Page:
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The module system for storing and handling seed cotton

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Authors

R. A. Kepner, Davis
R. G. Curley, Davis
M. Hoover
L. K. Stromberg

Publication Information

California Agriculture 28(5):6-9.

Published May 01, 1974

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Abstract

The study reported here indicates that total picker-to-gin costs per bale can be significantly lower with the module system than with the conventional trailer system or ricking. If a grower already has trailers, the module system requires considerably more additional investment in equipment than the ricking system. But modules can be taken from the field immediately and are then available for ginning whenever needed. Storing part of the seed cotton between picking and ginning allows growers to continue picking whenever the weather is favorable, even though the gins may not be able to keep up. Seed cotton storage usually reduces ginning costs, and a gin's seasonal capacity is increased by being able to operate more hours per year.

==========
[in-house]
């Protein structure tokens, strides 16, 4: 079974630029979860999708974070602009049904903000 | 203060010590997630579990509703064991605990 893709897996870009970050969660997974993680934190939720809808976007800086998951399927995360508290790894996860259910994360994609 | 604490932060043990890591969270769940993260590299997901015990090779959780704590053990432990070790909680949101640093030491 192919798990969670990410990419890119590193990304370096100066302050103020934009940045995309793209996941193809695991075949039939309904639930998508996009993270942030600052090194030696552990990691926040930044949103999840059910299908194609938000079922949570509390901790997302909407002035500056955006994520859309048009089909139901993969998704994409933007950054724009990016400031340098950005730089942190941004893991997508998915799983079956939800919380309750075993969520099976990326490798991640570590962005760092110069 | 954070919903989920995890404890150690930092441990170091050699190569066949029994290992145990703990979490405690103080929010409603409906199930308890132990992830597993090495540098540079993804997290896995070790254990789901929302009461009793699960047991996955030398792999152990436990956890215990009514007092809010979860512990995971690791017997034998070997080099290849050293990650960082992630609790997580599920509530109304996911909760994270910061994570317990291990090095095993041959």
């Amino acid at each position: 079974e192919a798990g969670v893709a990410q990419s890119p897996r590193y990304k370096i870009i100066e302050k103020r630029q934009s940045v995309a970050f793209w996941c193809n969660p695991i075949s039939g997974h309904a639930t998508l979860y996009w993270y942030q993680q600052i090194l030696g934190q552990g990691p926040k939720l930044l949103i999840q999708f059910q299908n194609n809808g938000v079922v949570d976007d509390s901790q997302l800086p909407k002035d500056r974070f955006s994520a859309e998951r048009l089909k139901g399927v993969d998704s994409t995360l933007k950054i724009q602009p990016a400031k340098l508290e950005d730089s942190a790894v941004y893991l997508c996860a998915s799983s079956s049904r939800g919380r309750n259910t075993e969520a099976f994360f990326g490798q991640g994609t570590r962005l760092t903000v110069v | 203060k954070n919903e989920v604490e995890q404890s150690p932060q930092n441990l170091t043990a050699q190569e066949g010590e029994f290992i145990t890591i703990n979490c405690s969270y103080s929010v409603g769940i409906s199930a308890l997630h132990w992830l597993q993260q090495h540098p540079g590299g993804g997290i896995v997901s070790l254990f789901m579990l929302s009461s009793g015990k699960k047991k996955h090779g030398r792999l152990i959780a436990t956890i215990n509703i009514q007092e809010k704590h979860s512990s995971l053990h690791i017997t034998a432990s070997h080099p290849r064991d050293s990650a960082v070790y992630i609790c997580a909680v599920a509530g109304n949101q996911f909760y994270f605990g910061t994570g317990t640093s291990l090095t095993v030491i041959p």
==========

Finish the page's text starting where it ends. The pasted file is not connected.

Full text

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Author notes

This study was partially supported by a grant from Cotton Incorporated.

The module system for storing and handling seed cotton

R. A. Kepner, R. G. Curley, M. Hoover, L. K. Stromberg
Webmaster Email: wsuckow@ucanr.edu

The module system for storing and handling seed cotton

Share using any of the popular social networks Share by sending an email Print article
Share using any of the popular social networks Share by sending an email Print article

Authors

R. A. Kepner, Davis
R. G. Curley, Davis
M. Hoover
L. K. Stromberg

Publication Information

California Agriculture 28(5):6-9.

Published May 01, 1974

PDF  |  Citation  |  Permissions

Abstract

The study reported here indicates that total picker-to-gin costs per bale can be significantly lower with the module system than with the conventional trailer system or ricking. If a grower already has trailers, the module system requires considerably more additional investment in equipment than the ricking system. But modules can be taken from the field immediately and are then available for ginning whenever needed. Storing part of the seed cotton between picking and ginning allows growers to continue picking whenever the weather is favorable, even though the gins may not be able to keep up. Seed cotton storage usually reduces ginning costs, and a gin's seasonal capacity is increased by being able to operate more hours per year.

Full text

Full text is available in PDF.

Author notes

This study was partially supported by a grant from Cotton Incorporated.


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